A Pacific Northwest serial killer boasts of his crimes in a series of five hate-and-gore-drenched vignettes.
The amendment proclaiming birthright citizenship was a unilateral move to enfranchise black voters—one of the main reasons the birther-in-chief is going after it.
Alfons Adetuyi's features feels more like an expensive calling card than a full-fledged romantic comedy.
Bryant Reeves is famous—to the extent he’s remembered at all—for playing the whole six seasons that the Vancouver Grizzlies team was based here.
Their actual outsized personalities do not disappoint in this lively and intimate doc.
The film’s confusion of biological sex roles is one of its great joys.
At more than three hours and taking place over several years, it feels more like a classic novel than a movie, even of the art-house variety.
At 27 he was tapped by Gen. George Patton to investigate the Nazi's newly liberated concentration camps.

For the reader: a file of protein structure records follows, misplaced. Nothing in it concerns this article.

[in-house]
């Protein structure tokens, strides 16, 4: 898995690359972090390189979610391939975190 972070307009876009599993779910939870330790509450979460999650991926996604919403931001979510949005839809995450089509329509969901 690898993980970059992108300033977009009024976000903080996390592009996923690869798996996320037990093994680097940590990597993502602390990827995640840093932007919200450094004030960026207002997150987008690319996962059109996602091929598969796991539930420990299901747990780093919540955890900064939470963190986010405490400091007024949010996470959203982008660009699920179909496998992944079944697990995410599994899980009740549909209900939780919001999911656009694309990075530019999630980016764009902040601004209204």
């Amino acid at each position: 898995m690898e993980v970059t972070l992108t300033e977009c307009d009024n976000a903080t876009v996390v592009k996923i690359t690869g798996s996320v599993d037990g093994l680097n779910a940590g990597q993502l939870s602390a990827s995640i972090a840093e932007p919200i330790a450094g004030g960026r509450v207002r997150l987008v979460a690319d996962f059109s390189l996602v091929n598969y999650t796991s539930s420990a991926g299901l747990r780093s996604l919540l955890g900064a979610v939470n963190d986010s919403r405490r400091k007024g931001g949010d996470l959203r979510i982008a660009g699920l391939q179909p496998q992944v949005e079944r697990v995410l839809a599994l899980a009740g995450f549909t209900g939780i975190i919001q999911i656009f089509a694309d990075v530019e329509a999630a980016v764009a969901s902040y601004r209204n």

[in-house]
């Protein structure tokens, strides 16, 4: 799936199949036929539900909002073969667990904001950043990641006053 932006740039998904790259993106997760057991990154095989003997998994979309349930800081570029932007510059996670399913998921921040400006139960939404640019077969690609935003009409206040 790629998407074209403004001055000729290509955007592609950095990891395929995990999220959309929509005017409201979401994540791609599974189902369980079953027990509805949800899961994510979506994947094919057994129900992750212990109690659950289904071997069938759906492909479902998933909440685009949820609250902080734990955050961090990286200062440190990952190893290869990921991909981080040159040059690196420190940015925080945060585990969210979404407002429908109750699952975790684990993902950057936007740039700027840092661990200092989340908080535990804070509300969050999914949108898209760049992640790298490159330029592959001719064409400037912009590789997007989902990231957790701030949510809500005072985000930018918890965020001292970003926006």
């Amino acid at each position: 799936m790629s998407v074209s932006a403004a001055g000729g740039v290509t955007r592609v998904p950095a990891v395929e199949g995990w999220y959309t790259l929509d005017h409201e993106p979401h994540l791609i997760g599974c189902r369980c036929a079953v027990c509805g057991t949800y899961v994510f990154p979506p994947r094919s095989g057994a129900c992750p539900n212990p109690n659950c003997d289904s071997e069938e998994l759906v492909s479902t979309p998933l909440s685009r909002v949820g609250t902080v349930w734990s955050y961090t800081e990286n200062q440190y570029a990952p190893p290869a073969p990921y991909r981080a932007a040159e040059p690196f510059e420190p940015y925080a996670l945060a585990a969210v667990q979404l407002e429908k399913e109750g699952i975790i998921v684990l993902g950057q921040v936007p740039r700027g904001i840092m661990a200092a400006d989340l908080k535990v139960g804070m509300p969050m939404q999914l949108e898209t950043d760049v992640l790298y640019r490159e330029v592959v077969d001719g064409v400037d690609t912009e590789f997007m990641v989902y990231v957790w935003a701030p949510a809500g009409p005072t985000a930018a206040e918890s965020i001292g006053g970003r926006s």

A fallen star, a Sikh boxer, and no boxing-movie cliché left unturned.
This ambitious sci-fi–minded character study doesn't quite lift off.
Can a popcorn movie have too high a pedigree and still do its job?
The first feature shot entirely in the Haida language is an incantatory visit to a faraway time and place.
The documentarian begins her search on the island of Fårö, home to his latter years, on the beach where Max von Sydow played chess with death in The Seventh Seal.
In this unique, methodically paced novel to film, writer-director Christian Petzold has done something remarkable.
Pilou Asbæk from Game of Thrones steals the show as vile Nazi officer Wafner.
Film and TV star Yoo Ah-in takes the lead in director Lee Chang-dong’s enigmatic film, based on a short story by Haruki Murakami.
Behold a maternal tug of war between two women over a child who is not particularly charming.
The Queen biopic thrills in its early scenes, but big problems set in.
Bel Canto builds to an emotional finish that, if not quite La Traviata, certainly connects with the bizarre soap opera that politics have become in this century.
Named after the memoir of her real-life character: a caustic New York writer called Lee Israel, who finally found success by pretending to be famous people.